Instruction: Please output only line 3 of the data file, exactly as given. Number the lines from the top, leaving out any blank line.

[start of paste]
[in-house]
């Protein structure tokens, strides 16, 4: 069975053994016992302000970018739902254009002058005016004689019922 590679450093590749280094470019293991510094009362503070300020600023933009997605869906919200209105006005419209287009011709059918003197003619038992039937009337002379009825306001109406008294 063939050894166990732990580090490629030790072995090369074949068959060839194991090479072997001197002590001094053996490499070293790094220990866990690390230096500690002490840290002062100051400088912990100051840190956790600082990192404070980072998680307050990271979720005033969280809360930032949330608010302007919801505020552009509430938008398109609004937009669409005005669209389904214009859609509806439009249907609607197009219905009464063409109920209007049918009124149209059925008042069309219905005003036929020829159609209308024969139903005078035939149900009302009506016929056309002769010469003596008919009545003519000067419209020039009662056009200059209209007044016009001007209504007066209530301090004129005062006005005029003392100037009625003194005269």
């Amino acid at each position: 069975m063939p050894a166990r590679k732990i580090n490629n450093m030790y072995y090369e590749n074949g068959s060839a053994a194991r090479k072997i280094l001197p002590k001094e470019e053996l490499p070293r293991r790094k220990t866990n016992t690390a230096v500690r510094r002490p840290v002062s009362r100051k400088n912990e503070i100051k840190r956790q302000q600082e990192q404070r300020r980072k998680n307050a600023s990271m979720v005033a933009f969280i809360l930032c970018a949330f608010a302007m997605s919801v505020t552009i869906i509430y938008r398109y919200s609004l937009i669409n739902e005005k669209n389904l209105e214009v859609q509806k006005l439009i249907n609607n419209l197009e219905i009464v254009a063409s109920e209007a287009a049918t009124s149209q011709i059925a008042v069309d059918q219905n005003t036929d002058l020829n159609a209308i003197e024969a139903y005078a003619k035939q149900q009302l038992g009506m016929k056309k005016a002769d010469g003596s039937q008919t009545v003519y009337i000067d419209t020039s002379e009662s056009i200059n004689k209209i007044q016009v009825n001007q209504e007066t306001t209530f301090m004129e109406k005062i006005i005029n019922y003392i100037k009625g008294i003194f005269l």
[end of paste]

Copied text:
């Amino acid at each position: 069975m063939p050894a166990r590679k732990i580090n490629n450093m030790y072995y090369e590749n074949g068959s060839a053994a194991r090479k072997i280094l001197p002590k001094e470019e053996l490499p070293r293991r790094k220990t866990n016992t690390a230096v500690r510094r002490p840290v002062s009362r100051k400088n912990e503070i100051k840190r956790q302000q600082e990192q404070r300020r980072k998680n307050a600023s990271m979720v005033a933009f969280i809360l930032c970018a949330f608010a302007m997605s919801v505020t552009i869906i509430y938008r398109y919200s609004l937009i669409n739902e005005k669209n389904l209105e214009v859609q509806k006005l439009i249907n609607n419209l197009e219905i009464v254009a063409s109920e209007a287009a049918t009124s149209q011709i059925a008042v069309d059918q219905n005003t036929d002058l020829n159609a209308i003197e024969a139903y005078a003619k035939q149900q009302l038992g009506m016929k056309k005016a002769d010469g003596s039937q008919t009545v003519y009337i000067d419209t020039s002379e009662s056009i200059n004689k209209i007044q016009v009825n001007q209504e007066t306001t209530f301090m004129e109406k005062i006005i005029n019922y003392i100037k009625g008294i003194f005269l």